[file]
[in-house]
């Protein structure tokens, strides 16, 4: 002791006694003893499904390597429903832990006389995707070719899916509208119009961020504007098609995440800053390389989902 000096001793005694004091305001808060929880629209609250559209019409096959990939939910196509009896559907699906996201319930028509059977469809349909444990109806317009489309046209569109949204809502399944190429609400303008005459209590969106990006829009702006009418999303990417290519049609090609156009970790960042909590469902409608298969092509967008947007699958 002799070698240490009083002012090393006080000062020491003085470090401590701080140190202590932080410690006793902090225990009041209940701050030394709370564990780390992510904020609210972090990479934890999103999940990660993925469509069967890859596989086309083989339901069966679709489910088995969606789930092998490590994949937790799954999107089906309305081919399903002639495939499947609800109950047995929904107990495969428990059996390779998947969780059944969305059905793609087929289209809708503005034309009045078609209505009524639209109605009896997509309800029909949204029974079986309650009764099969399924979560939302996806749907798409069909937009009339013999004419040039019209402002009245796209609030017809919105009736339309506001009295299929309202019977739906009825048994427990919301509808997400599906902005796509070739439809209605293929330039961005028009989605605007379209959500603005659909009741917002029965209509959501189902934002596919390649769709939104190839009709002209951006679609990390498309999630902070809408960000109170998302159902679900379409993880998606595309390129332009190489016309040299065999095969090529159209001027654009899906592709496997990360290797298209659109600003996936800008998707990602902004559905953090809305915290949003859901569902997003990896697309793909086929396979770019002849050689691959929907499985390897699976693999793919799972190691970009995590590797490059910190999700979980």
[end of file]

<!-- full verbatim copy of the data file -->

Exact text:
[in-house]
């Protein structure tokens, strides 16, 4: 002791006694003893499904390597429903832990006389995707070719899916509208119009961020504007098609995440800053390389989902 000096001793005694004091305001808060929880629209609250559209019409096959990939939910196509009896559907699906996201319930028509059977469809349909444990109806317009489309046209569109949204809502399944190429609400303008005459209590969106990006829009702006009418999303990417290519049609090609156009970790960042909590469902409608298969092509967008947007699958 002799070698240490009083002012090393006080000062020491003085470090401590701080140190202590932080410690006793902090225990009041209940701050030394709370564990780390992510904020609210972090990479934890999103999940990660993925469509069967890859596989086309083989339901069966679709489910088995969606789930092998490590994949937790799954999107089906309305081919399903002639495939499947609800109950047995929904107990495969428990059996390779998947969780059944969305059905793609087929289209809708503005034309009045078609209505009524639209109605009896997509309800029909949204029974079986309650009764099969399924979560939302996806749907798409069909937009009339013999004419040039019209402002009245796209609030017809919105009736339309506001009295299929309202019977739906009825048994427990919301509808997400599906902005796509070739439809209605293929330039961005028009989605605007379209959500603005659909009741917002029965209509959501189902934002596919390649769709939104190839009709002209951006679609990390498309999630902070809408960000109170998302159902679900379409993880998606595309390129332009190489016309040299065999095969090529159209001027654009899906592709496997990360290797298209659109600003996936800008998707990602902004559905953090809305915290949003859901569902997003990896697309793909086929396979770019002849050689691959929907499985390897699976693999793919799972190691970009995590590797490059910190999700979980």